The Intelligent Workplace

Education Series

Who benefits most from a remote workforce?

When COVID-19 hit, businesses around the globe implemented remote working strategies, and the work from home revolution began. With restrictions being lifted in some parts of the world, businesses are faced with the decision of either continuing to embrace remote working, or send everyone back into the office.

Over the last few decades, working models and the office environment have significantly changed. We have gone from working in cubicles, to open plan, to embracing a sense of fun with a focus on work life balance, and now thanks to technology, many of us can work from anywhere.

Joining me in this conversation about the changing landscape of the office environment is Dave Hassett, managing director of the Hassett group, a leading Australian boutique executive search and recruitment firm.

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David:

Thank you very much, Chris. Looking forward to having a good chat.

Chris:

Very excited to hear what you’ve got to say on this topic. As usual, if you’ve been to one of those before you would know that we’re trying to run these as a bit less of a lecture and a death by PowerPoint and more of a conversation. We’ll continue along those lines today. If you have any questions during the session, feel free to post them and I’ll do my best to ask them of David.

What are we going to go through today? Well, we’re taking a look at how working models have changed. Not just recently but over the last few decades. We’re going to talk about the work from home revolution in depth. We’re going to talk about … Which is something that David has got some opinions on, is finding talent post-COVID. Has the way that we recruit talent into our businesses changed, now that we’ve got this remote workforce starting to dominate? And then we’ll take a bit of a look at some of the cultural effects that working from home does. Let’s get into it. Dave, let’s talk about the changing landscape of the office environment. What did your first ever workplace look like?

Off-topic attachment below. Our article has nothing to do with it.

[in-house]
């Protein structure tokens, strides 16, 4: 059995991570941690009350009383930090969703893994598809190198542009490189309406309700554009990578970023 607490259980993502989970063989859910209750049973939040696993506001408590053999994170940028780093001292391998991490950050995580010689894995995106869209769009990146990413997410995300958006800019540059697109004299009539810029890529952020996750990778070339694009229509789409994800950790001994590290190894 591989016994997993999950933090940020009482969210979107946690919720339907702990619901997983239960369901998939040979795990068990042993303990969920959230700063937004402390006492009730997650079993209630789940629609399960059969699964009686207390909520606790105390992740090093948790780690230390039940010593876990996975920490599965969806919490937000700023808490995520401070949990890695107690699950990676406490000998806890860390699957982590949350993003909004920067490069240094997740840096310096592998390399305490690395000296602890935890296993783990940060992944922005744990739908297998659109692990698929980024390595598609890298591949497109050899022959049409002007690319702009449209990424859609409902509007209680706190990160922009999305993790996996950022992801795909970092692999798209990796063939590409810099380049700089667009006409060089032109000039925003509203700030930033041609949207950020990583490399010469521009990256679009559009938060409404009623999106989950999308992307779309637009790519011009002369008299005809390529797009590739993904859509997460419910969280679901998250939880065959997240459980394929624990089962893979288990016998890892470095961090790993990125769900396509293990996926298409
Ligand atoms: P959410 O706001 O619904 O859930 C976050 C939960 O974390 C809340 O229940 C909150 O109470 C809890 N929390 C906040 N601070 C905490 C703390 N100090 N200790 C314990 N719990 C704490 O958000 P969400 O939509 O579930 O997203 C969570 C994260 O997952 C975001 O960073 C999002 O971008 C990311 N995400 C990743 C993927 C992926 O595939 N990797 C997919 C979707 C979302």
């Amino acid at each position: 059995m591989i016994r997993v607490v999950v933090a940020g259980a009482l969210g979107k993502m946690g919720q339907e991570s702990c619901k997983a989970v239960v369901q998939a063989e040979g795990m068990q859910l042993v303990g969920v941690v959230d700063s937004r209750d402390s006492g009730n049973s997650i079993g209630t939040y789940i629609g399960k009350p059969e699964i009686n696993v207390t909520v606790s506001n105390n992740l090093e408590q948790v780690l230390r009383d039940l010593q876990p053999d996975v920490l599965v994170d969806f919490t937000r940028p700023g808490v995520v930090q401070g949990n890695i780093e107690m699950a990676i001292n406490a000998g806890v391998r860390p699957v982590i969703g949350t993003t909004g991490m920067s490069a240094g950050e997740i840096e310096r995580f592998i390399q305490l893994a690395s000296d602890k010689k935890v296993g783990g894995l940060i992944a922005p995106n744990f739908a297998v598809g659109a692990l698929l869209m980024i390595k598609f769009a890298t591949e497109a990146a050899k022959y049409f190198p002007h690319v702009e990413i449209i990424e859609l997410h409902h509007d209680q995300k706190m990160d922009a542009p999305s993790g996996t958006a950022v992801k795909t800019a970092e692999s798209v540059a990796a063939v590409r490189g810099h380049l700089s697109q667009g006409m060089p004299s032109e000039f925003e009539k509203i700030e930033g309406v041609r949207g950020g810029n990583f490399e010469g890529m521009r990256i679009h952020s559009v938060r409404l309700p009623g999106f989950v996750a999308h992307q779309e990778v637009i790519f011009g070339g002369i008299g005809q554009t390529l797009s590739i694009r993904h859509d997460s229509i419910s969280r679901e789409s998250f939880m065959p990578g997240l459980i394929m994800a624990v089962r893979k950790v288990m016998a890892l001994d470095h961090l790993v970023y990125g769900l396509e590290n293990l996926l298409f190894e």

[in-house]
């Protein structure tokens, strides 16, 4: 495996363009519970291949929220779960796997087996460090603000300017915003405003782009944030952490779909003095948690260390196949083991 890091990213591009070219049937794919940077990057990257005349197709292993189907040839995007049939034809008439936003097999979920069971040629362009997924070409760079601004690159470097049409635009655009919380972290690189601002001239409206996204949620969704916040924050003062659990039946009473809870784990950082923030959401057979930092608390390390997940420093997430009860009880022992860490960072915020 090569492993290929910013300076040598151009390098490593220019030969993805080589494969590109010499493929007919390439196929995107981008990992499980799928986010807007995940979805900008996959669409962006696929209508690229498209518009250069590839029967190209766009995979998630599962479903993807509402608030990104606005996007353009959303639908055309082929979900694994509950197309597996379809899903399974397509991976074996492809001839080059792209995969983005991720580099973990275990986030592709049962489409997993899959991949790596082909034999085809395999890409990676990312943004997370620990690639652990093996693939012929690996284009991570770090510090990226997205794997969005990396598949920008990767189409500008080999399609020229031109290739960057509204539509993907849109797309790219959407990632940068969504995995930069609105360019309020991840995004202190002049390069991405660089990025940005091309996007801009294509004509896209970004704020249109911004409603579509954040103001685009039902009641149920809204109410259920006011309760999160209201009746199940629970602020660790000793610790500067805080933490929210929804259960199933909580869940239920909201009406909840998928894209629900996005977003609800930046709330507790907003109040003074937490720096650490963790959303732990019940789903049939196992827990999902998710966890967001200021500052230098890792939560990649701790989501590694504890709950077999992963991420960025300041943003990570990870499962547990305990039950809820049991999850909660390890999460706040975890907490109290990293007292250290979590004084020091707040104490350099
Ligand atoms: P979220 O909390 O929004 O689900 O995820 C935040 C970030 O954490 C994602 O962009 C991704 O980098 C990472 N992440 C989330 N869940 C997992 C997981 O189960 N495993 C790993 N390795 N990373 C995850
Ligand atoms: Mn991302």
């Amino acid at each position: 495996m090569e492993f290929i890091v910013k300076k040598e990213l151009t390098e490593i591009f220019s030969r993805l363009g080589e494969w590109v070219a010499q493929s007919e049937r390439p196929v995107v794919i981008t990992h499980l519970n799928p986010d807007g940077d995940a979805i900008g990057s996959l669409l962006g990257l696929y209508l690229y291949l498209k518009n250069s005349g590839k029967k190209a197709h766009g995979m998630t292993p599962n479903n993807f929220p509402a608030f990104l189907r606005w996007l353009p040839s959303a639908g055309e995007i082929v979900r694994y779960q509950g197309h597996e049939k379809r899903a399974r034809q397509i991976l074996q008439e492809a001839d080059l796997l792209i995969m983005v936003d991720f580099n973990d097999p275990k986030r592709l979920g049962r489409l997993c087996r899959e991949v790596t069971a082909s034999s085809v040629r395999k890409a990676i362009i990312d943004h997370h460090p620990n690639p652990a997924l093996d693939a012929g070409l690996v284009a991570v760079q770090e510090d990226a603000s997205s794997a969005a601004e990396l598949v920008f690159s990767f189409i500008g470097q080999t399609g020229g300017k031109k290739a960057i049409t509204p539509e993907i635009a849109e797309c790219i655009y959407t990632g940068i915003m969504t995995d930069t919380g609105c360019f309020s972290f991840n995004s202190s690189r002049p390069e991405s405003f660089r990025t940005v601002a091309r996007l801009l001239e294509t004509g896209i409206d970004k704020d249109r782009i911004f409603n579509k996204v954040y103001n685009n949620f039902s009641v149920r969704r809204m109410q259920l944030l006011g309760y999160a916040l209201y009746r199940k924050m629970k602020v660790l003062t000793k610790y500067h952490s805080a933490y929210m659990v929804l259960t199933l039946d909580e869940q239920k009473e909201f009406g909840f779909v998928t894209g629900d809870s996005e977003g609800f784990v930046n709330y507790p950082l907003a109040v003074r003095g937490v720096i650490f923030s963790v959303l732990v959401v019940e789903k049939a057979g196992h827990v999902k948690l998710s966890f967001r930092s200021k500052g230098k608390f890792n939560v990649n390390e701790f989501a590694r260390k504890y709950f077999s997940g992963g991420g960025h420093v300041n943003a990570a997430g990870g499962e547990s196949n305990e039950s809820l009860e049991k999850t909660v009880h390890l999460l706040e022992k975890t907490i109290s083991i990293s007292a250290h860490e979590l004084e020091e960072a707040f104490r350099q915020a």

David:

My first … I started my career, Chris, at Ernst & Young. I was pretty fortunate to have a pretty cracking building in 120 Colin Street in Melbourne, level 34 [inaudible 00:00:03:07]. Pretty great surrounds. That said, it was that really traditional work layout with the pods. We had four pods together, spanned around the office. It was clearly a very hierarchal set up as well. You have the partners and the directors on the outside of the office building with beautiful views across the bay and …

Chris:

Yeah.

David:

[inaudible 00:03:30] punters close to the door and the bathrooms and the like. It was a … Not quite [inaudible 00:03:37] from the office but yeah, [inaudible 00:03:40] in that respect.

Chris:

Sounds very familiar. It sounds a little bit better than mine. And as I was saying to you off camera earlier, I started my life as a bank teller. My life was very structured. Start your day at 8:30AM and count your cash drawer. You got a break at 10:15AM for five minutes. Then your lunch hour scheduled, your afternoon break was scheduled. Then you went home after you counted your cash drawer again. And yeah, there was no flexibility whatsoever. And for me, who likes to work flexibly now, back then I looked back and I think, “How did I even survive?”

David:

Yes, it’s pretty Eastern European, 1960s stuff, isn’t it?

Chris: